Mind games also come in clever verbal subtle attacks. Just recently I played a state champion age group player and I won in two very tough but straight sets. We bumped into each other a week later and he immediately tried to work his psyche out on me. “I just played a guy EXACTLY like you, runs everything down, gets everything back, and I lost the first set to him but then I won the next two love and love. But he plays exactly like you.” Translation: You beat me last week but I just beat you indirectly because I beat a guy who plays just like you. So next time we play, don’t be so confident because even though you beat me, I just found a way to beat a guy just like your style.

You have to have a comeback for every subtle put-down. So I told him this: “I have played a lot of guys who play like me and people think play like me. Like at the West Milford tournament final I played a guy in the final who people were saying was my carbon copy. And people were betting on me and on the opponent. But then we played the match and I won 60 60. Though it was a tough match, very tough long match with monotonous moonballs and looong probing rallies, I was able to win every game. Obviously these experts misread my game and could not tell we actually had noticeable differences in our styles.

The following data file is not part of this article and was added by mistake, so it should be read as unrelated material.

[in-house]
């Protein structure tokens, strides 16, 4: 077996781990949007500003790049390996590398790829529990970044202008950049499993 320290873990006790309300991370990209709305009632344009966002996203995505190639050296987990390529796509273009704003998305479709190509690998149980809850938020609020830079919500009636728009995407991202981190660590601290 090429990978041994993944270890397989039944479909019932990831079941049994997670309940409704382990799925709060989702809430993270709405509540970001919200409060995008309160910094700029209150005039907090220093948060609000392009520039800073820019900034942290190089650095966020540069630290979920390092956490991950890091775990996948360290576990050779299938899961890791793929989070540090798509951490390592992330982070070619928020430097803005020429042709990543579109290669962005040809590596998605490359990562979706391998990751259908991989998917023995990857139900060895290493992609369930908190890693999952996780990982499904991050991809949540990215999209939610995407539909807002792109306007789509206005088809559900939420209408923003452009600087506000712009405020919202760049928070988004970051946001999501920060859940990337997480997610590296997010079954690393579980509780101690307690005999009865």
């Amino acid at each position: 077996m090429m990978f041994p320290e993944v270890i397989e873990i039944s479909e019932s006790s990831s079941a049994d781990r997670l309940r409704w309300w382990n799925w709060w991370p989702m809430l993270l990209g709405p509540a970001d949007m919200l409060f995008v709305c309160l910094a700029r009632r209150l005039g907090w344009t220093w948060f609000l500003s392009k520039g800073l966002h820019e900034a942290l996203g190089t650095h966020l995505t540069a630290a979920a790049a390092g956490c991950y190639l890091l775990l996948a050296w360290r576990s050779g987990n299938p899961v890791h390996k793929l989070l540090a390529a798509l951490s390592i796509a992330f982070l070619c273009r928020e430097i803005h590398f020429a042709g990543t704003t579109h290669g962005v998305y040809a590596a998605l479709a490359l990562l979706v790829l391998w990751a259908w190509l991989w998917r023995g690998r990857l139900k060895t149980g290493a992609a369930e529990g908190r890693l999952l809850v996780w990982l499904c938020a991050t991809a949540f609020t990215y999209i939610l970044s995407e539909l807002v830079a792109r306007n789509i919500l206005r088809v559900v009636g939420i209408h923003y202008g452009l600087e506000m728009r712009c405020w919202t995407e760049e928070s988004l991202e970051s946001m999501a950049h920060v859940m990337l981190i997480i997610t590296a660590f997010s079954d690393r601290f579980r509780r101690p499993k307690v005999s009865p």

Translation: You may think you can read my game to compare it to this guy you just beat but I can play different tactics and be unpredictable when necessary!

Another guy tried the bully approach in an open semifinal in Old Bridge NJ about fifteen years ago. We were deep in a third set when the opponent called out the score but he had it wrong. Again. This was the second or third time he called out a wrong score. Which I had to refute point by point. So I said, “How come every time you call the score wrong you always do it in your favor?” He erupted in a rage and charged at the net, yelling like a madman. You have to have a proper response. So I calmly stepped forward too and thought of what to say after he stopped yelling. “Hey, someone call the police, this guy is going to blow a gasket!” After a few more unmemorable words, things calmed down and I won the match in a third set tiebreaker. I still remember talking and laughing about it after with a Jamaican guy who was there watching. And that Jamaican guy turned out to be the father of Robin Anderson, who went on to star as a junior and UCLA standout. And over a decade later we talked and laughed again about it at US Open juniors when Anderson beat Laura Robson.